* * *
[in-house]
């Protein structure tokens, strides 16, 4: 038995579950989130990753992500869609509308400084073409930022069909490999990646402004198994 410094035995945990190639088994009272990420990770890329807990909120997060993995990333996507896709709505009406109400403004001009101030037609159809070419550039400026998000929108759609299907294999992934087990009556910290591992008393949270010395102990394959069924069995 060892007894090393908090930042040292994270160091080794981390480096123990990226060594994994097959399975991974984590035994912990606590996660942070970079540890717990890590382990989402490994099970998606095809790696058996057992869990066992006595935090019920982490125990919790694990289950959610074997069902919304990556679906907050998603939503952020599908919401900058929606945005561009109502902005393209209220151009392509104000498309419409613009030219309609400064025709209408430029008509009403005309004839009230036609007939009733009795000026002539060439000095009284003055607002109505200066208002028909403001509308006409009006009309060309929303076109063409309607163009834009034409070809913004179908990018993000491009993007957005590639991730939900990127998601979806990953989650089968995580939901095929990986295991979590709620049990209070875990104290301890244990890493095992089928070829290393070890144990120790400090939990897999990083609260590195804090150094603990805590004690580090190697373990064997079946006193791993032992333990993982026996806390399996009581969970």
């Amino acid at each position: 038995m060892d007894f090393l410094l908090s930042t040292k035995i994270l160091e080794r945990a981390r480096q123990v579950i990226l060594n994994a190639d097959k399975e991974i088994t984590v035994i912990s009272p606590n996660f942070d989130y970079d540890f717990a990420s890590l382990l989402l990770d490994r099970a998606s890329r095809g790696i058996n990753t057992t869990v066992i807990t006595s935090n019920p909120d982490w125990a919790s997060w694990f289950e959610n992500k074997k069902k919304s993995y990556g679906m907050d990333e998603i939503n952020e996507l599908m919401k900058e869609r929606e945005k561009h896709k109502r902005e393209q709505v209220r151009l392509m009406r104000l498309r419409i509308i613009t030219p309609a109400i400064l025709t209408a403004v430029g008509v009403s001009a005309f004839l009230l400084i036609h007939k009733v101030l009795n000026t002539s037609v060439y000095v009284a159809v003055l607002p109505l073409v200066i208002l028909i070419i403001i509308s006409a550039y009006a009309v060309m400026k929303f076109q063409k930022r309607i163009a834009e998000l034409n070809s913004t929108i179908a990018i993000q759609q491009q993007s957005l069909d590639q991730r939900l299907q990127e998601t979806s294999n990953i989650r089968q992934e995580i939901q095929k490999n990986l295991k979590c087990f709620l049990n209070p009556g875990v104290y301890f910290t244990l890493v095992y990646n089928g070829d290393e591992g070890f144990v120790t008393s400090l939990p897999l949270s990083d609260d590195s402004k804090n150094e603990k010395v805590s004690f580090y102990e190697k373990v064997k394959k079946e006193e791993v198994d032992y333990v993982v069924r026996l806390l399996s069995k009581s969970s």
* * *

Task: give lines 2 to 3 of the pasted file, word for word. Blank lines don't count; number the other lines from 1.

């Protein structure tokens, strides 16, 4: 038995579950989130990753992500869609509308400084073409930022069909490999990646402004198994 410094035995945990190639088994009272990420990770890329807990909120997060993995990333996507896709709505009406109400403004001009101030037609159809070419550039400026998000929108759609299907294999992934087990009556910290591992008393949270010395102990394959069924069995 060892007894090393908090930042040292994270160091080794981390480096123990990226060594994994097959399975991974984590035994912990606590996660942070970079540890717990890590382990989402490994099970998606095809790696058996057992869990066992006595935090019920982490125990919790694990289950959610074997069902919304990556679906907050998603939503952020599908919401900058929606945005561009109502902005393209209220151009392509104000498309419409613009030219309609400064025709209408430029008509009403005309004839009230036609007939009733009795000026002539060439000095009284003055607002109505200066208002028909403001509308006409009006009309060309929303076109063409309607163009834009034409070809913004179908990018993000491009993007957005590639991730939900990127998601979806990953989650089968995580939901095929990986295991979590709620049990209070875990104290301890244990890493095992089928070829290393070890144990120790400090939990897999990083609260590195804090150094603990805590004690580090190697373990064997079946006193791993032992333990993982026996806390399996009581969970």
């Amino acid at each position: 038995m060892d007894f090393l410094l908090s930042t040292k035995i994270l160091e080794r945990a981390r480096q123990v579950i990226l060594n994994a190639d097959k399975e991974i088994t984590v035994i912990s009272p606590n996660f942070d989130y970079d540890f717990a990420s890590l382990l989402l990770d490994r099970a998606s890329r095809g790696i058996n990753t057992t869990v066992i807990t006595s935090n019920p909120d982490w125990a919790s997060w694990f289950e959610n992500k074997k069902k919304s993995y990556g679906m907050d990333e998603i939503n952020e996507l599908m919401k900058e869609r929606e945005k561009h896709k109502r902005e393209q709505v209220r151009l392509m009406r104000l498309r419409i509308i613009t030219p309609a109400i400064l025709t209408a403004v430029g008509v009403s001009a005309f004839l009230l400084i036609h007939k009733v101030l009795n000026t002539s037609v060439y000095v009284a159809v003055l607002p109505l073409v200066i208002l028909i070419i403001i509308s006409a550039y009006a009309v060309m400026k929303f076109q063409k930022r309607i163009a834009e998000l034409n070809s913004t929108i179908a990018i993000q759609q491009q993007s957005l069909d590639q991730r939900l299907q990127e998601t979806s294999n990953i989650r089968q992934e995580i939901q095929k490999n990986l295991k979590c087990f709620l049990n209070p009556g875990v104290y301890f910290t244990l890493v095992y990646n089928g070829d290393e591992g070890f144990v120790t008393s400090l939990p897999l949270s990083d609260d590195s402004k804090n150094e603990k010395v805590s004690f580090y102990e190697k373990v064997k394959k079946e006193e791993v198994d032992y333990v993982v069924r026996l806390l399996s069995k009581s969970s």